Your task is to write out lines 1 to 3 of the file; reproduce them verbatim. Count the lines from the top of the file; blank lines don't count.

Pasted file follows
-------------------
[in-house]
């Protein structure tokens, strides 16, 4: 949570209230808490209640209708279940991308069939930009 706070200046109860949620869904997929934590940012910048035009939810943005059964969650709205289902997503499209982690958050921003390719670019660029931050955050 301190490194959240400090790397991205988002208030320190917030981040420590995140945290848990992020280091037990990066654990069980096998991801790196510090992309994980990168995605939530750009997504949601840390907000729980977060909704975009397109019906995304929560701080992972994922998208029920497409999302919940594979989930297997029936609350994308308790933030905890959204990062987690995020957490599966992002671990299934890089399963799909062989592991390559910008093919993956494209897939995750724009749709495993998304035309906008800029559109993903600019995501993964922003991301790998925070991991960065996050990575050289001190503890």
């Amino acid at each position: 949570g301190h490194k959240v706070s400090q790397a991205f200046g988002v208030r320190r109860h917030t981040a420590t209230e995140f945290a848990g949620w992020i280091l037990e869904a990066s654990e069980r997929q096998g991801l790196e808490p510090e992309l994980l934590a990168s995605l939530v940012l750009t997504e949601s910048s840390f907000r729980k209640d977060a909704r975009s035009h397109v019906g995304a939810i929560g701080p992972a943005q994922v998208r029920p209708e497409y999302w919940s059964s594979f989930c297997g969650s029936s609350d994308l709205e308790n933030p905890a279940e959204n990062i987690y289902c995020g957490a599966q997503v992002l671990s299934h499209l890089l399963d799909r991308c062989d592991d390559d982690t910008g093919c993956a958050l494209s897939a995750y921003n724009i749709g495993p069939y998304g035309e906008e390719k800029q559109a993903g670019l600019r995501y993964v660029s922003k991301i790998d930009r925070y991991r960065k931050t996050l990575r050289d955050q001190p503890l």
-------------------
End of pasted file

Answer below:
[in-house]
């Protein structure tokens, strides 16, 4: 949570209230808490209640209708279940991308069939930009 706070200046109860949620869904997929934590940012910048035009939810943005059964969650709205289902997503499209982690958050921003390719670019660029931050955050 301190490194959240400090790397991205988002208030320190917030981040420590995140945290848990992020280091037990990066654990069980096998991801790196510090992309994980990168995605939530750009997504949601840390907000729980977060909704975009397109019906995304929560701080992972994922998208029920497409999302919940594979989930297997029936609350994308308790933030905890959204990062987690995020957490599966992002671990299934890089399963799909062989592991390559910008093919993956494209897939995750724009749709495993998304035309906008800029559109993903600019995501993964922003991301790998925070991991960065996050990575050289001190503890």
């Amino acid at each position: 949570g301190h490194k959240v706070s400090q790397a991205f200046g988002v208030r320190r109860h917030t981040a420590t209230e995140f945290a848990g949620w992020i280091l037990e869904a990066s654990e069980r997929q096998g991801l790196e808490p510090e992309l994980l934590a990168s995605l939530v940012l750009t997504e949601s910048s840390f907000r729980k209640d977060a909704r975009s035009h397109v019906g995304a939810i929560g701080p992972a943005q994922v998208r029920p209708e497409y999302w919940s059964s594979f989930c297997g969650s029936s609350d994308l709205e308790n933030p905890a279940e959204n990062i987690y289902c995020g957490a599966q997503v992002l671990s299934h499209l890089l399963d799909r991308c062989d592991d390559d982690t910008g093919c993956a958050l494209s897939a995750y921003n724009i749709g495993p069939y998304g035309e906008e390719k800029q559109a993903g670019l600019r995501y993964v660029s922003k991301i790998d930009r925070y991991r960065k931050t996050l990575r050289d955050q001190p503890l």